The future becomes limitless when you focus on this kind of power – space exploration (Pu238), indoor food growth, targeted nuclear cancer therapy (MATT), water desalination, liquid fuel production, medical isotopes, consumption of “spent” fuel, oh… yeah, and electrical power at an actual low cost – making whatever country that implements this an economic powerhouse. Thanks for reading.


Green Tree

Having seen this “tree” around in Facebook memes, I knew it wouldn’t work.  It is about as useless as “solar roads”.
green-treeSo, I did the math (don’t worry, it is pretty painless).

The website itself lists the output of the unit, and for a strong average wind, output is expected at about 3000 kWh per year (they don’t mention year, but the numbers work out).  Since power is worth roughly 15 euro cents per kWh, you multiply and get 450 EUR of output per year.  Divide the price tag by the output, and get:

Wind also has the interesting physical property of the energy content being relative to the CUBE of its speed.  If the average wind speed were cut in half of this example, you can cut your output by 8x, and therefore multiply your time of return by 8, giving you 500 years.

I’m doubting something with that may rotating parts will last much more than 10 or 20, which makes this a net loss in energy, money and sanity.

Does no one check these things before propagating memes, articles, or investing?

Here is the link if you care to do the math yourself:


Palo Verde Arizona Nuclear Energy Education Center

If you happen to be in Arizona near Phoenix, you might want to stop by the Palo Verde Energy Education Center and have a look.

Getting to the EEC

Getting to the EEC – Click to view map.



Its focus is on nuclear power and offers some very well done and modern, interactive exhibits with touch screens and large monitors.

The Palo Verde Plant is an amazing feat of engineering:
– largest nuclear plant in the US (energy output of nearly 30,000 GWh per year)
– only nuclear plant in the world using effluent (waste) water for cooling
– the energy produced is cheaper than from coal
– emits less radiation to the environment than a coal plant
– Green Energy – the equivalent of 84 million cars off the road

The actual Palo Verde Plant is about 25 miles west of the Education Center and doesn’t generally offer tours, so they put together the Energy Education Center to show the public what the Palo Verde plant and nuclear energy is all about.  The center was completed at the end of 2013.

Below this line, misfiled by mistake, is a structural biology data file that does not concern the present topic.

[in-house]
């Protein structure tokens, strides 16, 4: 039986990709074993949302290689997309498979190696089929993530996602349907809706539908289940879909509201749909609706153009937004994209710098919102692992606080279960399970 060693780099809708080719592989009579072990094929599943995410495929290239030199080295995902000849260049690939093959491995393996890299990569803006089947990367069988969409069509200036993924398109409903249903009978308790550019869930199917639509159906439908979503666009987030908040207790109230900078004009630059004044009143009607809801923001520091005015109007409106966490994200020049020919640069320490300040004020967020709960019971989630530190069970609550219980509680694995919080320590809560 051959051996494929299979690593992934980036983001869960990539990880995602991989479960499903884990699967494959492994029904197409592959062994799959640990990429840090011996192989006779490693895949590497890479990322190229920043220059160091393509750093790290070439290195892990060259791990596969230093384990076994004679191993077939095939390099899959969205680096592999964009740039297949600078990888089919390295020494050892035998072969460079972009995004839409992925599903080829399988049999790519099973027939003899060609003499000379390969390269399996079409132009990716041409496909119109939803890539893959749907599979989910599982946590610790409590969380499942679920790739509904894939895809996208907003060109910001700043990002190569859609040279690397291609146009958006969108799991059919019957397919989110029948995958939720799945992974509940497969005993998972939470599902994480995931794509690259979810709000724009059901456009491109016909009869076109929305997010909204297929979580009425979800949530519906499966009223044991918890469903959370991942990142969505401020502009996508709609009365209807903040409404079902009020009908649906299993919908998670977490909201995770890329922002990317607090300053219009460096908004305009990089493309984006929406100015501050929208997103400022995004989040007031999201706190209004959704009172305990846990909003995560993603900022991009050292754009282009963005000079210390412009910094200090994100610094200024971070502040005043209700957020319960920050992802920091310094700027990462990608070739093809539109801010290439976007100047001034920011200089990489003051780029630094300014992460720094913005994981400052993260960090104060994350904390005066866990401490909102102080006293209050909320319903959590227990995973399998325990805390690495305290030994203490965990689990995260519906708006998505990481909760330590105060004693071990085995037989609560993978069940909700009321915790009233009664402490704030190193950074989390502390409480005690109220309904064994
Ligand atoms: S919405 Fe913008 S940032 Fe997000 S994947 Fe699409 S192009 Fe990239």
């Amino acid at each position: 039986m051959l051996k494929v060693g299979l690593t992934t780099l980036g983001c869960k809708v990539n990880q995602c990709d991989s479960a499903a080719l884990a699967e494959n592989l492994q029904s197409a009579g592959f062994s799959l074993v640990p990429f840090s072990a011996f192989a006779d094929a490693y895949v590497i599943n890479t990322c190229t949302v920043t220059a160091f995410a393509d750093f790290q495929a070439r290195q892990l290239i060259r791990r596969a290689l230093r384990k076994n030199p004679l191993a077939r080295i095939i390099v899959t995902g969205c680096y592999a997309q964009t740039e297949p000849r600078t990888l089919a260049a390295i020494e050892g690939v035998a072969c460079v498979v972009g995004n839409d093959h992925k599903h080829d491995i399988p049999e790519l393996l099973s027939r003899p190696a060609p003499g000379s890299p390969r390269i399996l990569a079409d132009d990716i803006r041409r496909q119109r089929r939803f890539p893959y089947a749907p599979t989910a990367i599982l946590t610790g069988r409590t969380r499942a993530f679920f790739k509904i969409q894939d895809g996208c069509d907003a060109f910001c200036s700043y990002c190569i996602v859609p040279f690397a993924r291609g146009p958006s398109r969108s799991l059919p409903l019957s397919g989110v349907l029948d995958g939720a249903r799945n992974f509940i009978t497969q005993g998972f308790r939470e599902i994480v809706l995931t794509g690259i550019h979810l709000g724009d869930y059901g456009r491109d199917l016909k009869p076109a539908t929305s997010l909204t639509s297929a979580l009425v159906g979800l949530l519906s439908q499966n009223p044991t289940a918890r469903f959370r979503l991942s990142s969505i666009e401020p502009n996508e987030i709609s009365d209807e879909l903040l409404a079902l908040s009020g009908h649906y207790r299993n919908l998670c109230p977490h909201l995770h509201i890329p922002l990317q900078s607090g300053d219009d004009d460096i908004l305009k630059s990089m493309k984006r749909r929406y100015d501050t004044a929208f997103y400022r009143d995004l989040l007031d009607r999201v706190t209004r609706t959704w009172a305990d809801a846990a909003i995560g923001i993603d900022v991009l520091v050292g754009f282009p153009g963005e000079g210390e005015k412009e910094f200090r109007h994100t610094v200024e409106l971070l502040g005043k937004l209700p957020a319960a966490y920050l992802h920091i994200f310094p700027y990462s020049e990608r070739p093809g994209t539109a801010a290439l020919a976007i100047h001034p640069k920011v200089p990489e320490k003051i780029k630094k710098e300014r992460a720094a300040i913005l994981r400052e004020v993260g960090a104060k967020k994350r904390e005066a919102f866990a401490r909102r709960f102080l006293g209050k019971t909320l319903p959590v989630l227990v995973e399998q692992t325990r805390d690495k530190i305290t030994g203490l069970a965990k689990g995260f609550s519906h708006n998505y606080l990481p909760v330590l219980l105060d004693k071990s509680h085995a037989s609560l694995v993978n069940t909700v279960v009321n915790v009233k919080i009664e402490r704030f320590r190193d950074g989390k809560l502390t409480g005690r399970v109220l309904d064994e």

Learn more about the Palo Verde Nuclear Generating Station on Wikipedia:

Whether you can make it for a visit or not, take a peek at my video channel “LFTRnow” on YouTube to check out my tour of the EEC, each video is about 5 minutes long.  One has more of a documentary style and only looks at the outside.  The video featuring the inside blasts though all of the exhibits in a whirlwind tour with music, giving you an idea of the quality of exhibits and information.   I hope you enjoy!

Outside at the EEC

Outside at the EEC

Inside the EEC

Inside the EEC



Replacing Nuclear with Solar (part 2)

I did the math (and maps) recently to compare Arizona Public Service’s (APS’s) brand new “Solana” solar power plant to the current Palo Verde Nuclear power plant.

The Solana plant is one of the most efficient solar thermal plants in the US today and it has thermal energy storage to be able to continue to produce power when the sun goes down.   It is so new, I was unable to locate a Google map to display it, so I’ve just represented it as an orange box to compare the area.  Here is how it roughly compares with the Palo Verde Nuclear power plant (outlined in blue) in area.


It doesn’t look too bad right?  The nuclear plant takes up roughly 1.5+ square miles including the nearby cooling ponds to the east, and the solar plant is 3 square miles.

However, where it gets interesting is when you compare Wikipedia for the total annual output in GWh (gigawatt-hours).  On your electric bill, power is paid for and measured in kWh.  1 million kWh = 1 GWh, so that should give you a sense of scale.

The Solana plant is expected to produce 944 GWh per year!  Amazing.

The Palo Verde plant will produce 29,250 GWh in the same year.  Oh.  Its about 31x more than the solar plant even though the nuclear plant is about half the size of the solar plant.  That’s about 60x less space for the same power.

If you wanted to build 31 Solana’s (at about $2 billion x 31 total cost), you could then equal the output of the Palo Verde plant (which cost $6 billion in 1988).  It would take up roughly 100 square miles.  Here is what that looks like comparing the current nuclear plant (blue), the solar plant size (orange) with the required equivalent solar (yellow).    Note the size of Phoenix to the east.  The blue box is hard to see at this scale. PVvsSolarThermal


It depends on where you say Phoenix ends and the suburbs begin, but I’d say it would need to be quite a bit larger than the city of Phoenix in size.

Speaking earlier of costs, APS is to lease the power from Solana for about 14c/kWh, or put simply higher in cost than the current price of electricity consumers pay in Phoenix.  That means the costs for electricity will be going up, and/or it will be coming out of tax subsidies.  The nuclear plant generates energy for less than 2c/kWh.

The nuclear plant is cheaper than coal and about 7x cheaper than solar thermal, and takes up less than 60x the space for the same yearly energy output.

 Coming soon – I visited the Palo Verde Energy Education Center in Buckeye (located between Phoenix and the plant).  I took some video…